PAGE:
Halloween comes from a Celtic tradition called Samhain. It was a festival that marked the end of the Celtic calendar year in Ireland, Scotland, and the Isle of Man. Here some other things that you may not know about the spookiest time of the year.
The name “Halloween” comes from Catholic church. ‘Hallowmas’, a three-day Catholic holiday honouring saints and the recently deceased. In the 11th century, the Pope announced that it would last from All Hallows Eve on October 31st until November 2nd. This was people had celebrated Samhain. The church was trying to convert Pagans to Christianity. Wiccans still celebrate Samhain as a New Year celebration.
“All Hallows Eve” evolved into “All Hallows Even,” and by the 18th century was being called “Hallowe’en.”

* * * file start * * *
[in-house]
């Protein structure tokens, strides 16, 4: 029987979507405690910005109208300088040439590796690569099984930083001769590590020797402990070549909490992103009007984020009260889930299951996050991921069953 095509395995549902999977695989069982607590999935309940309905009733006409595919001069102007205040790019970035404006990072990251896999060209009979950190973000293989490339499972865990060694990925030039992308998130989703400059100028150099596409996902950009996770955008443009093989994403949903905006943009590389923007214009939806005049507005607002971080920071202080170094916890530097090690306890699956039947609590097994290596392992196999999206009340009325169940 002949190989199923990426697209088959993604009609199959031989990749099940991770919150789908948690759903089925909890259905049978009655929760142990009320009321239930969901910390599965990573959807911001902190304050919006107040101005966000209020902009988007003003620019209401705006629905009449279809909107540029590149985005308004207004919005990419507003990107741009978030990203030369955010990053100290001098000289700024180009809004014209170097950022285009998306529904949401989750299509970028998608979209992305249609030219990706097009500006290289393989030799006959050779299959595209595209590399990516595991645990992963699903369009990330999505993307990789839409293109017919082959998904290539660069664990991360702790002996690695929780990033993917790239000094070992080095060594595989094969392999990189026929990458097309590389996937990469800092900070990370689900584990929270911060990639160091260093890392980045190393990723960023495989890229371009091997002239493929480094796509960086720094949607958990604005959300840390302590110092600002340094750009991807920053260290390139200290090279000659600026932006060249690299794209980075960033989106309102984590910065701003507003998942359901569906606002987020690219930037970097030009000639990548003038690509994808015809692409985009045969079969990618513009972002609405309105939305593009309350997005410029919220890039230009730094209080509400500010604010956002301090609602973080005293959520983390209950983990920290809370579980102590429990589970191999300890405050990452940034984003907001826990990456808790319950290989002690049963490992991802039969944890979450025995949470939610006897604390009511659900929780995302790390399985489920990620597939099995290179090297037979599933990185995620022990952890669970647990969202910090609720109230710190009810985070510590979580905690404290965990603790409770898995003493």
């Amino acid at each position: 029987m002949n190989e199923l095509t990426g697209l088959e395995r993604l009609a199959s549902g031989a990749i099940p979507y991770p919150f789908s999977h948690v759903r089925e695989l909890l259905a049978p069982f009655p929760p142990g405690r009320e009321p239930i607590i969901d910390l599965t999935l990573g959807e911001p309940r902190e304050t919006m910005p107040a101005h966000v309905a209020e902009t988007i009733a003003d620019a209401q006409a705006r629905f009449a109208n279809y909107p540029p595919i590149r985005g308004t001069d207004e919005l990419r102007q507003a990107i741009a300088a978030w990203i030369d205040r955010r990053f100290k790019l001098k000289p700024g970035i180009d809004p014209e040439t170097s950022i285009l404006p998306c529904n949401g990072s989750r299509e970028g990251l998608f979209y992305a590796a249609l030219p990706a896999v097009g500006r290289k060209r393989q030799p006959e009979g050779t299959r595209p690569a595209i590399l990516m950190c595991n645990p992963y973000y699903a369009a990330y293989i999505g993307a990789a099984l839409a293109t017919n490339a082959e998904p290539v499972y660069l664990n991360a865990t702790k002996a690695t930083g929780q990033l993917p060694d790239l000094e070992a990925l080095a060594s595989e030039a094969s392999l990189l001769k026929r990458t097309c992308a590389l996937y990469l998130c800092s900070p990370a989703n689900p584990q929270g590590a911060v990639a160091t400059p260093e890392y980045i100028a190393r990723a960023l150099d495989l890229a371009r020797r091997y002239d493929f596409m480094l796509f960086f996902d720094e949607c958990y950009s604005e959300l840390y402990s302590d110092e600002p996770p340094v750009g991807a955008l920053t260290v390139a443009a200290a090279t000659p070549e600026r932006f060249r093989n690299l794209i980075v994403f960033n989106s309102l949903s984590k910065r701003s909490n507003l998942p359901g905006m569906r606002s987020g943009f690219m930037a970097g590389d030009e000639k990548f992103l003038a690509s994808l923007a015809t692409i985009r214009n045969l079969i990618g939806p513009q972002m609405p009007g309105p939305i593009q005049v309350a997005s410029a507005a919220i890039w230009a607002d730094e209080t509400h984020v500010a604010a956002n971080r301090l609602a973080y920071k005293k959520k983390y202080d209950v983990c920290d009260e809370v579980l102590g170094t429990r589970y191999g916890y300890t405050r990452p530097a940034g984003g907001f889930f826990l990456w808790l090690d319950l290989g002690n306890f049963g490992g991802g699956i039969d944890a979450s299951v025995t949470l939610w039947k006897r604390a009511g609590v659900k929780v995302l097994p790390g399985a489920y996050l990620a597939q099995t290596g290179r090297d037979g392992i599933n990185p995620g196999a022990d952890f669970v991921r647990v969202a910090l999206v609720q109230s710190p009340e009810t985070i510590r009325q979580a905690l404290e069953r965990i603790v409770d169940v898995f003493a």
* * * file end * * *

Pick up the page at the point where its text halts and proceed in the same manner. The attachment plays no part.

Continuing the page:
The Celts believed Halloween was a time when spirits and fairies could enter our world. They left them treats and set places dinner for the souls of the dead. They also wore costumes and masks to confuse any evil spirits who might decide to take them away.
Black cats, spiders, and bats are all Halloween symbols because of their spooky ties to Wiccans. They were all thought to bring bad luck.
Trick-or-treating has been around since medieval times. It was once known
as “guising,” or “souling.” Poor children and grown ups dressed up in costume during Hallowmas begging for food and money in exchange for songs or prayers.
Irish immigrants brought Trick-or-treating to the United States. It was popular in the 20th century until World War II, which brought sugar rationing. But, after the war the tradition of dressing up in costumes and asking for sweets from door-to-door became a popular Halloween activity again
This article appears in the Chicken Newspaper Friendship issue